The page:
Friday, October 19, 2012

Banking Supervision is not a Banking Union

At 4 a.m. this morning, heads of government reached an agreement in principle to transfer supervision of banks to the ECB. The details of how far the ECB's powers will go, and how it will relate to the European Banking Authority to and national regulators is unclear at the moment.

This is a statement of intent rather than a substantive agreement, but a step in the right direction nevertheless. The distributional conflicts that have bogged down negotiations until now have not been swept aside. A banking union involves not only supervision of banking activities, but also measures to intervene in the affairs of the banks themselves. There is no agreement on this. More importantly, there is no budget.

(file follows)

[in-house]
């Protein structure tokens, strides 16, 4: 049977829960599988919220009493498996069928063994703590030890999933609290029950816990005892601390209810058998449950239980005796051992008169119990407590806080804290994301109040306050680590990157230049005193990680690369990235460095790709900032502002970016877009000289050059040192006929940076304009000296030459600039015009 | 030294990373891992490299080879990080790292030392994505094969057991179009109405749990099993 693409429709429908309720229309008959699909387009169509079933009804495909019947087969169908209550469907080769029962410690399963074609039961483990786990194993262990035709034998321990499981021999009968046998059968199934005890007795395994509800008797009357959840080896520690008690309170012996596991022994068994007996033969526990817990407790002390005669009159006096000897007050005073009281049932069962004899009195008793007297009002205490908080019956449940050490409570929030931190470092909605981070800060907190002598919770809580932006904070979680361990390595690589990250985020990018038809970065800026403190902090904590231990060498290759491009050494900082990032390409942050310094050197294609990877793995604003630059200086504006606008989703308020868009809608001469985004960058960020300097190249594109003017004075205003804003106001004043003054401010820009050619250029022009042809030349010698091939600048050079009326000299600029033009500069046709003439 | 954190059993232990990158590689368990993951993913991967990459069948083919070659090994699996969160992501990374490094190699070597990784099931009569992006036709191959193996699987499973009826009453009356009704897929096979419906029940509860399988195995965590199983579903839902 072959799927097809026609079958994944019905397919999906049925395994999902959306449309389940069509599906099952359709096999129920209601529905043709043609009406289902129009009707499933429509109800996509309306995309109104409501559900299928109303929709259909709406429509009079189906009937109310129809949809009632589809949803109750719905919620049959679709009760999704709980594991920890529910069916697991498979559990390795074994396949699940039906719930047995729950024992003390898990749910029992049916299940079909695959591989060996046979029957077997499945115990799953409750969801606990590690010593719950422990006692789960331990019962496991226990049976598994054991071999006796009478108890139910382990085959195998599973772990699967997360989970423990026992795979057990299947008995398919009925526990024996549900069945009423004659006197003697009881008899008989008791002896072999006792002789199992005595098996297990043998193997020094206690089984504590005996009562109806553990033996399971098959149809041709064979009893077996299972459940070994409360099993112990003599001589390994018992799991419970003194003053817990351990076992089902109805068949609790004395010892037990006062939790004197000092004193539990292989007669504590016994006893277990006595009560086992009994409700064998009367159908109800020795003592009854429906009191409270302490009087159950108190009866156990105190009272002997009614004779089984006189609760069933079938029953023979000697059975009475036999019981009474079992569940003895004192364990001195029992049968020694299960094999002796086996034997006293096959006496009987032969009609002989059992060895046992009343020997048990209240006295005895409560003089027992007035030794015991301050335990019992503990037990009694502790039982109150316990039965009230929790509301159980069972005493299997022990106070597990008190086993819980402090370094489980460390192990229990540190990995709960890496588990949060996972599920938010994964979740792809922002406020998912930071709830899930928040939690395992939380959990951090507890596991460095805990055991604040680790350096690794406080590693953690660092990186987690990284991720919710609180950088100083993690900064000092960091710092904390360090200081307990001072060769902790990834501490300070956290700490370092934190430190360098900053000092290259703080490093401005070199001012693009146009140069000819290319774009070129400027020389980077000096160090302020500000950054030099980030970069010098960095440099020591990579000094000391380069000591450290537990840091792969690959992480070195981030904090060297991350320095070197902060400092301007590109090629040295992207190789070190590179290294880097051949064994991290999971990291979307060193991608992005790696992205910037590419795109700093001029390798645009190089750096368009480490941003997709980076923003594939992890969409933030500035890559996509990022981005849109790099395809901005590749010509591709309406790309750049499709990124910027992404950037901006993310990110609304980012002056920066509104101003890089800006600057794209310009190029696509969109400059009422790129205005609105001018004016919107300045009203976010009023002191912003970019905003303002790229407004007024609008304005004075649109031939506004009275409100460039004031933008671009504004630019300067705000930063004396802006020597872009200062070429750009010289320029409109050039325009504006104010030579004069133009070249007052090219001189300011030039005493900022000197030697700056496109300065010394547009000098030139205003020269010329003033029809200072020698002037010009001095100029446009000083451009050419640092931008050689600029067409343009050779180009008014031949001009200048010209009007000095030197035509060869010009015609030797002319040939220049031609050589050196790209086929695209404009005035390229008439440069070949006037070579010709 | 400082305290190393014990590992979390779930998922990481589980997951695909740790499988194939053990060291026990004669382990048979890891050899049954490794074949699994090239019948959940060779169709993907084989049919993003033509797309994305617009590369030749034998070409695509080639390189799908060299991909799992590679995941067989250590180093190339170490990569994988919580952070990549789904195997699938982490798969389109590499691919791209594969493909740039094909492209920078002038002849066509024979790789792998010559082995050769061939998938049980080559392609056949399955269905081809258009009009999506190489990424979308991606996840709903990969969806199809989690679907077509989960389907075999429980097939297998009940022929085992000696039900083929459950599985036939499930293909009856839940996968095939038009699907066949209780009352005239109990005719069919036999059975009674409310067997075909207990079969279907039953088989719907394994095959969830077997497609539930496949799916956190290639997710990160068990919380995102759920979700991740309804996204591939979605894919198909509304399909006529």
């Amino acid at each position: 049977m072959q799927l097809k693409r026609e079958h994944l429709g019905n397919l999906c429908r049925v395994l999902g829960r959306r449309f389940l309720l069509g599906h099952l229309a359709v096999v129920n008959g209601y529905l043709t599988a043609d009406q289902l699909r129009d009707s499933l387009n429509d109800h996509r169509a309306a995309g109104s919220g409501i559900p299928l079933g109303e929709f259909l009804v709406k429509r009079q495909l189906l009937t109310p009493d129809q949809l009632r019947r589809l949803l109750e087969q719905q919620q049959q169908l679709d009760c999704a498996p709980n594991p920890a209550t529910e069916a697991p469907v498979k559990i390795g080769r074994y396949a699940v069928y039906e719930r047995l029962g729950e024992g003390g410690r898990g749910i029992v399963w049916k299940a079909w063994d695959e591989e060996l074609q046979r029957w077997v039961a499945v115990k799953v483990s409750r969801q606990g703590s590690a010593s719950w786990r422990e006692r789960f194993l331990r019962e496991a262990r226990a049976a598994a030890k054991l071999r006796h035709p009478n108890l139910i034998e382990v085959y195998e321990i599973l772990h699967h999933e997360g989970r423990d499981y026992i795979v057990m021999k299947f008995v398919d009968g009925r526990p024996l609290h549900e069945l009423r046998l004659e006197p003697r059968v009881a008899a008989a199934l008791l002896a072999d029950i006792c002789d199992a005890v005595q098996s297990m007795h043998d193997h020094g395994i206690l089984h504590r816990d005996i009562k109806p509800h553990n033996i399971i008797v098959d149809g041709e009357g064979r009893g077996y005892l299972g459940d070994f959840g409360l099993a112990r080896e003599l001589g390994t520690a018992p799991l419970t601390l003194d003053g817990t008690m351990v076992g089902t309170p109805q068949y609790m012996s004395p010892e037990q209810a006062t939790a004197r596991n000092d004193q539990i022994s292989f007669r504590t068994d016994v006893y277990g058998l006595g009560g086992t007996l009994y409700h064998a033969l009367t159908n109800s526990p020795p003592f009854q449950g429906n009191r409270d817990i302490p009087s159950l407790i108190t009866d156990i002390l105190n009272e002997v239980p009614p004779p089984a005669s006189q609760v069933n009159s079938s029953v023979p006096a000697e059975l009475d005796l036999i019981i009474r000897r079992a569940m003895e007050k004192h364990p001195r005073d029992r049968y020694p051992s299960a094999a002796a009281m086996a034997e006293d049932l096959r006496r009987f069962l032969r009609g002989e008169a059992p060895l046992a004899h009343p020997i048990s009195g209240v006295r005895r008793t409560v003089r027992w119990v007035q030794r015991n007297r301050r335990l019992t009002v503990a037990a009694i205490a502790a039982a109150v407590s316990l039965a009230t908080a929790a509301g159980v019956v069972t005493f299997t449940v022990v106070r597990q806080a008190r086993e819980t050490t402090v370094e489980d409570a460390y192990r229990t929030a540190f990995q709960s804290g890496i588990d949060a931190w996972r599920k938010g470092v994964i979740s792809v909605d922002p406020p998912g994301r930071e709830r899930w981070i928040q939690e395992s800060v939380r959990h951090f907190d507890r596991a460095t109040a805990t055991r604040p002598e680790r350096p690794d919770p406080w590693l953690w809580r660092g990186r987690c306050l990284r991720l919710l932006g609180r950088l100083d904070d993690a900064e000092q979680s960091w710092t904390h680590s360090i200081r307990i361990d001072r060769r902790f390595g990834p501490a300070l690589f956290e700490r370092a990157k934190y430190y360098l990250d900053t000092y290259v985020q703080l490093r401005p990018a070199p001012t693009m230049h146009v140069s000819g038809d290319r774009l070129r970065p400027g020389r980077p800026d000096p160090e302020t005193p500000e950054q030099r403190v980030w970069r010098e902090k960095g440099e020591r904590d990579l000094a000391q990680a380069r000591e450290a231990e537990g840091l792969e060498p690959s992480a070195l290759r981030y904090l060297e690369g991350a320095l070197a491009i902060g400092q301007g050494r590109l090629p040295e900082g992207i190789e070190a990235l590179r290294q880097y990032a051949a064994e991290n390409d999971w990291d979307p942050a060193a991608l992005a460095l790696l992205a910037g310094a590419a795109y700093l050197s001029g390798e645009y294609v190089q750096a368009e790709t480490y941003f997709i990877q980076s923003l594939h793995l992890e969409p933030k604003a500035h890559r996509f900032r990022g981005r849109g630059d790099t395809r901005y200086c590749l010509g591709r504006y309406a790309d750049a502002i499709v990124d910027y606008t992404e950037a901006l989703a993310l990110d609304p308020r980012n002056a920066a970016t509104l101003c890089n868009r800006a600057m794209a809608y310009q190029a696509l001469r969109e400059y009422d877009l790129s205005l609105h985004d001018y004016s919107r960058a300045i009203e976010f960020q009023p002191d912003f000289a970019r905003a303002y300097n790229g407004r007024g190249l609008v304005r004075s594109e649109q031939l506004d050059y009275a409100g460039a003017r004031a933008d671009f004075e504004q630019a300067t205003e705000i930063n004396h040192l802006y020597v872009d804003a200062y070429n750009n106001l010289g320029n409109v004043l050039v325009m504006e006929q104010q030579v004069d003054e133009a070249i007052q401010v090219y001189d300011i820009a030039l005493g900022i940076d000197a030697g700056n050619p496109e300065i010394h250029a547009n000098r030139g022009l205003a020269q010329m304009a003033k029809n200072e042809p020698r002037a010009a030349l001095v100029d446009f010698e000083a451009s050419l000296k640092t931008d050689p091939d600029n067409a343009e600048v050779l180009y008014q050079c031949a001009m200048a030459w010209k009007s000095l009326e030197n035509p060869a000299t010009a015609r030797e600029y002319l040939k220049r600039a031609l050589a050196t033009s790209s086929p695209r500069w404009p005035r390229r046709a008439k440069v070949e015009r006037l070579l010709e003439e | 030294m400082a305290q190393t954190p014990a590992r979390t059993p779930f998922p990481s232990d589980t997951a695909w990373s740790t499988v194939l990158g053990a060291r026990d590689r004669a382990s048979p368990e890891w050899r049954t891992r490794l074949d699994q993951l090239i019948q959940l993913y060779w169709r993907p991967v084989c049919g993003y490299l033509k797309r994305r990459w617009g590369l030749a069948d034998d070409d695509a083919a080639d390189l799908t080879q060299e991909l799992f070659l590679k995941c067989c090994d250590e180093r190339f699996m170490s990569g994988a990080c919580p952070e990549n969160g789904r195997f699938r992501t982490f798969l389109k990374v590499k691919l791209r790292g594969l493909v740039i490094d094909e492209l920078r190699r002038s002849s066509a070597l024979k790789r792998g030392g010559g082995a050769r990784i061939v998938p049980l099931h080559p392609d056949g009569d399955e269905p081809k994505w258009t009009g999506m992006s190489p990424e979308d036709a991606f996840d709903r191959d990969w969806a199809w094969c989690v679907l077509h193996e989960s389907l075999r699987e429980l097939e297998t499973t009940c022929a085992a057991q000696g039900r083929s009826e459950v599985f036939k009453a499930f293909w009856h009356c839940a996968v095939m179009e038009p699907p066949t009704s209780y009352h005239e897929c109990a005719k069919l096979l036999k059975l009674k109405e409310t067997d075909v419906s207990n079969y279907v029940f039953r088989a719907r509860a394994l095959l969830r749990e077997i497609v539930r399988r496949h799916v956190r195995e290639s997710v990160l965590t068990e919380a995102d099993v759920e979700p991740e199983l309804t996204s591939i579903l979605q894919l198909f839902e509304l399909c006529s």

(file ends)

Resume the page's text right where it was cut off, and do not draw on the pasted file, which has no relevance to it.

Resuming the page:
The Germans are banking on the introduction of a financial transaction tax to fund cash injections, to avoid using existing tax revenue to fund bailouts. This has  a number of problems associated with it, however. The most important is that if the euro zone manages to introduce such a tax and the EU does not, it will incite euro zone companies and retail investors to move their assets the UK or Switzerland, and deter new financial flows from entering. The investment strike will take its toll on the euro zone, if such a thing is not established at the EU level. Reuters reports that only 11 euro zone countries are currently in favour.

1 comment:

  1. > a step in the right direction nevertheless

    Sorry, but a step toward central planning and socialization of risk is not a step in the right direction. Not unless you're rooting for socialism and/or totalitarianism in the EU.